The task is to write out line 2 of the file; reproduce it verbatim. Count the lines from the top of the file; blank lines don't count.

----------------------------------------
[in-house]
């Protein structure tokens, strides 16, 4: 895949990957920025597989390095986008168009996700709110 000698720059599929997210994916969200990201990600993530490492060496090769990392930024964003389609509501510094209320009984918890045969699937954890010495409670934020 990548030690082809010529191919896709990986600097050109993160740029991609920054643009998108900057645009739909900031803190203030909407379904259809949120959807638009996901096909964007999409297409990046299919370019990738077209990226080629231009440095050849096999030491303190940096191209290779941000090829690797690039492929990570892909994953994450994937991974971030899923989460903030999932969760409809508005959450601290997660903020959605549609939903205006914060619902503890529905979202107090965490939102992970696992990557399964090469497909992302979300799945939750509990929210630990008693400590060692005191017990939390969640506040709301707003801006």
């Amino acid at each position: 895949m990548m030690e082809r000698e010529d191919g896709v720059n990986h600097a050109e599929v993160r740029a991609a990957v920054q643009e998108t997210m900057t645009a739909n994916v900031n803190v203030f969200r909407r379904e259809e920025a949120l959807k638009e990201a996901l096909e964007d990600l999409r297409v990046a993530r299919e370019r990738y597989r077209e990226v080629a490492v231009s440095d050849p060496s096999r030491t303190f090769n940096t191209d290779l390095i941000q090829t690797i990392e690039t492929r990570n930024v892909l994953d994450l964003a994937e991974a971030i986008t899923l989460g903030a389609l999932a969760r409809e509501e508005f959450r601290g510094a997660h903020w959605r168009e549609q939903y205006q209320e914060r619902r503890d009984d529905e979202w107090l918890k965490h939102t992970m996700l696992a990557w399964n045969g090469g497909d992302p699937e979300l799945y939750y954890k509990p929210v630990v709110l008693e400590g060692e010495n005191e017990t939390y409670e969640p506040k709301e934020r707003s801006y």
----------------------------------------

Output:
């Protein structure tokens, strides 16, 4: 895949990957920025597989390095986008168009996700709110 000698720059599929997210994916969200990201990600993530490492060496090769990392930024964003389609509501510094209320009984918890045969699937954890010495409670934020 990548030690082809010529191919896709990986600097050109993160740029991609920054643009998108900057645009739909900031803190203030909407379904259809949120959807638009996901096909964007999409297409990046299919370019990738077209990226080629231009440095050849096999030491303190940096191209290779941000090829690797690039492929990570892909994953994450994937991974971030899923989460903030999932969760409809508005959450601290997660903020959605549609939903205006914060619902503890529905979202107090965490939102992970696992990557399964090469497909992302979300799945939750509990929210630990008693400590060692005191017990939390969640506040709301707003801006």